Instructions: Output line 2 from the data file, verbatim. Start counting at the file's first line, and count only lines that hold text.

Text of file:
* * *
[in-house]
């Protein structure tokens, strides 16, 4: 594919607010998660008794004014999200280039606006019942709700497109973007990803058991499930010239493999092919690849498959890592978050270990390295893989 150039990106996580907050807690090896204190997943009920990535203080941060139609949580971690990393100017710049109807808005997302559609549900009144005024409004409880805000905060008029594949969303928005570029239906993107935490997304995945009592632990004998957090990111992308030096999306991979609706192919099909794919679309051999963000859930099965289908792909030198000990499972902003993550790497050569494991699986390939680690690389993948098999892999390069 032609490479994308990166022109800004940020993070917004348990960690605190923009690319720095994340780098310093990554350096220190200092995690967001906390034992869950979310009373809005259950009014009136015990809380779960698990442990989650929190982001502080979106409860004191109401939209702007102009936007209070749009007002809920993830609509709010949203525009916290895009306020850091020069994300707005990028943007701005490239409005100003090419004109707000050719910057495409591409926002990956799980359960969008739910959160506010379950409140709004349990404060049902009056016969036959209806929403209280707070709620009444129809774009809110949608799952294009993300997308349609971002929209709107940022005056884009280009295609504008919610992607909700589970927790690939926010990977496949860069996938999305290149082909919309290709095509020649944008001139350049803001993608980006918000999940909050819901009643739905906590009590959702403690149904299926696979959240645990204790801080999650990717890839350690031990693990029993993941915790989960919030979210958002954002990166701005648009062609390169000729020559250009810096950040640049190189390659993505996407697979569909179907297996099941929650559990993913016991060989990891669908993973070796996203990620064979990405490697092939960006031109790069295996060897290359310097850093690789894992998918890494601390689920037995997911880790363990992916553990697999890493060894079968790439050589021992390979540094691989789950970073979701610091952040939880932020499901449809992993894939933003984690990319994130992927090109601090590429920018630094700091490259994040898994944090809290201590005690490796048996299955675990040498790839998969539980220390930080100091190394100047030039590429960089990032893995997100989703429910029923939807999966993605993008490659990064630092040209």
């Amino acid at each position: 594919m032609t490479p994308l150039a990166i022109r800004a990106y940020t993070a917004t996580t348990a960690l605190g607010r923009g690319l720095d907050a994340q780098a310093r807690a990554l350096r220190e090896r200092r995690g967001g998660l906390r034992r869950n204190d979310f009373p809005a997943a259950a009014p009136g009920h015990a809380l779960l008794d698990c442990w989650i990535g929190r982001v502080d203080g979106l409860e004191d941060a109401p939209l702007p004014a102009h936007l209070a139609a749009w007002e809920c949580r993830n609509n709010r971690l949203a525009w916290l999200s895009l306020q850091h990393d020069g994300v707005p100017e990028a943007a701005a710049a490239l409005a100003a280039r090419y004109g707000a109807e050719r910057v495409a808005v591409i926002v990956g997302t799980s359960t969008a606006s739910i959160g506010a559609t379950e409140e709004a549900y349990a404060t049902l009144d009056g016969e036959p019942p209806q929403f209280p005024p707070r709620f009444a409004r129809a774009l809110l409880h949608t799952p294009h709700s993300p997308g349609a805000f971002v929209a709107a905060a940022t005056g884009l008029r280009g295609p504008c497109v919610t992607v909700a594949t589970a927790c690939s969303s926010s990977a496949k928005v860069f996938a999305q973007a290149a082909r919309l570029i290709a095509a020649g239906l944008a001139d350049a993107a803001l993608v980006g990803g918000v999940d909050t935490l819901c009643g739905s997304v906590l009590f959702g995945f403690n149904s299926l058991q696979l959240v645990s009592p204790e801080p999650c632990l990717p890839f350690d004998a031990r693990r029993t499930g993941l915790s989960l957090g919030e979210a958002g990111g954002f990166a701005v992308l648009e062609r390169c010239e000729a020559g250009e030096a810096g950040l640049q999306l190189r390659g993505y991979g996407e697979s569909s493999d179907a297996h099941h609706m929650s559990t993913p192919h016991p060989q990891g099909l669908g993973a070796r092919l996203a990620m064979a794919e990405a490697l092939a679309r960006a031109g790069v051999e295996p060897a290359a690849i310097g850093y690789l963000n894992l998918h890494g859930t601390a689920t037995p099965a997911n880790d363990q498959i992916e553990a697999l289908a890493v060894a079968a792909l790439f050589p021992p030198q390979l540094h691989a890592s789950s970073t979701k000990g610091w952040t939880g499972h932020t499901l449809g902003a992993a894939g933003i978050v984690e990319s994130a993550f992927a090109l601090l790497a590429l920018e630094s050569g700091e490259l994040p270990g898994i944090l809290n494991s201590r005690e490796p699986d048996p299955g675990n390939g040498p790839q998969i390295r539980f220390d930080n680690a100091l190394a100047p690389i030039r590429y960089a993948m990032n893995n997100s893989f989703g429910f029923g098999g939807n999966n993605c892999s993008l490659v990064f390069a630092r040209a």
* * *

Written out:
């Protein structure tokens, strides 16, 4: 594919607010998660008794004014999200280039606006019942709700497109973007990803058991499930010239493999092919690849498959890592978050270990390295893989 150039990106996580907050807690090896204190997943009920990535203080941060139609949580971690990393100017710049109807808005997302559609549900009144005024409004409880805000905060008029594949969303928005570029239906993107935490997304995945009592632990004998957090990111992308030096999306991979609706192919099909794919679309051999963000859930099965289908792909030198000990499972902003993550790497050569494991699986390939680690690389993948098999892999390069 032609490479994308990166022109800004940020993070917004348990960690605190923009690319720095994340780098310093990554350096220190200092995690967001906390034992869950979310009373809005259950009014009136015990809380779960698990442990989650929190982001502080979106409860004191109401939209702007102009936007209070749009007002809920993830609509709010949203525009916290895009306020850091020069994300707005990028943007701005490239409005100003090419004109707000050719910057495409591409926002990956799980359960969008739910959160506010379950409140709004349990404060049902009056016969036959209806929403209280707070709620009444129809774009809110949608799952294009993300997308349609971002929209709107940022005056884009280009295609504008919610992607909700589970927790690939926010990977496949860069996938999305290149082909919309290709095509020649944008001139350049803001993608980006918000999940909050819901009643739905906590009590959702403690149904299926696979959240645990204790801080999650990717890839350690031990693990029993993941915790989960919030979210958002954002990166701005648009062609390169000729020559250009810096950040640049190189390659993505996407697979569909179907297996099941929650559990993913016991060989990891669908993973070796996203990620064979990405490697092939960006031109790069295996060897290359310097850093690789894992998918890494601390689920037995997911880790363990992916553990697999890493060894079968790439050589021992390979540094691989789950970073979701610091952040939880932020499901449809992993894939933003984690990319994130992927090109601090590429920018630094700091490259994040898994944090809290201590005690490796048996299955675990040498790839998969539980220390930080100091190394100047030039590429960089990032893995997100989703429910029923939807999966993605993008490659990064630092040209």